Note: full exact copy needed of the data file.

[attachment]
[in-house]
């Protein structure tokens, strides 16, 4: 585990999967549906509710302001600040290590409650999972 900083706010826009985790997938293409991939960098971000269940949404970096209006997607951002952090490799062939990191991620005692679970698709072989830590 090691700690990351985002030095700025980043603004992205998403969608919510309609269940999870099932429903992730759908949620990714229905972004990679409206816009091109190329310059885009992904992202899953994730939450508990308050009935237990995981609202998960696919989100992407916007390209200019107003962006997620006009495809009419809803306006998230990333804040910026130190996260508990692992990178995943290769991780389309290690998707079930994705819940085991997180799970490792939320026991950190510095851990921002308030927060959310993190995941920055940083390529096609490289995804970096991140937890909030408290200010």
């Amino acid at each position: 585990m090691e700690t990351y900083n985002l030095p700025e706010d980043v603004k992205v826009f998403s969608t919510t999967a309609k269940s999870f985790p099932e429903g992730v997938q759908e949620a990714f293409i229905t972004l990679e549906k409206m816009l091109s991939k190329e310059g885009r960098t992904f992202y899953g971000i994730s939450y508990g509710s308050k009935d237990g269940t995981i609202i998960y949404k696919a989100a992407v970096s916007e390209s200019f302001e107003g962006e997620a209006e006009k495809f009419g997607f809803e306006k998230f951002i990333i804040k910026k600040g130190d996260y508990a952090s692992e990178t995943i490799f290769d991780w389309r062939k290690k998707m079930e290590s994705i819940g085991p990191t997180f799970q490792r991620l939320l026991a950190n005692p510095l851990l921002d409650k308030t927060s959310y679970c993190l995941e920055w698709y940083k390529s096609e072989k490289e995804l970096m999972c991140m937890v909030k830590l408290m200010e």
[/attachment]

[in-house]
């Protein structure tokens, strides 16, 4: 585990999967549906509710302001600040290590409650999972 900083706010826009985790997938293409991939960098971000269940949404970096209006997607951002952090490799062939990191991620005692679970698709072989830590 090691700690990351985002030095700025980043603004992205998403969608919510309609269940999870099932429903992730759908949620990714229905972004990679409206816009091109190329310059885009992904992202899953994730939450508990308050009935237990995981609202998960696919989100992407916007390209200019107003962006997620006009495809009419809803306006998230990333804040910026130190996260508990692992990178995943290769991780389309290690998707079930994705819940085991997180799970490792939320026991950190510095851990921002308030927060959310993190995941920055940083390529096609490289995804970096991140937890909030408290200010």
């Amino acid at each position: 585990m090691e700690t990351y900083n985002l030095p700025e706010d980043v603004k992205v826009f998403s969608t919510t999967a309609k269940s999870f985790p099932e429903g992730v997938q759908e949620a990714f293409i229905t972004l990679e549906k409206m816009l091109s991939k190329e310059g885009r960098t992904f992202y899953g971000i994730s939450y508990g509710s308050k009935d237990g269940t995981i609202i998960y949404k696919a989100a992407v970096s916007e390209s200019f302001e107003g962006e997620a209006e006009k495809f009419g997607f809803e306006k998230f951002i990333i804040k910026k600040g130190d996260y508990a952090s692992e990178t995943i490799f290769d991780w389309r062939k290690k998707m079930e290590s994705i819940g085991p990191t997180f799970q490792r991620l939320l026991a950190n005692p510095l851990l921002d409650k308030t927060s959310y679970c993190l995941e920055w698709y940083k390529s096609e072989k490289e995804l970096m999972c991140m937890v909030k830590l408290m200010e």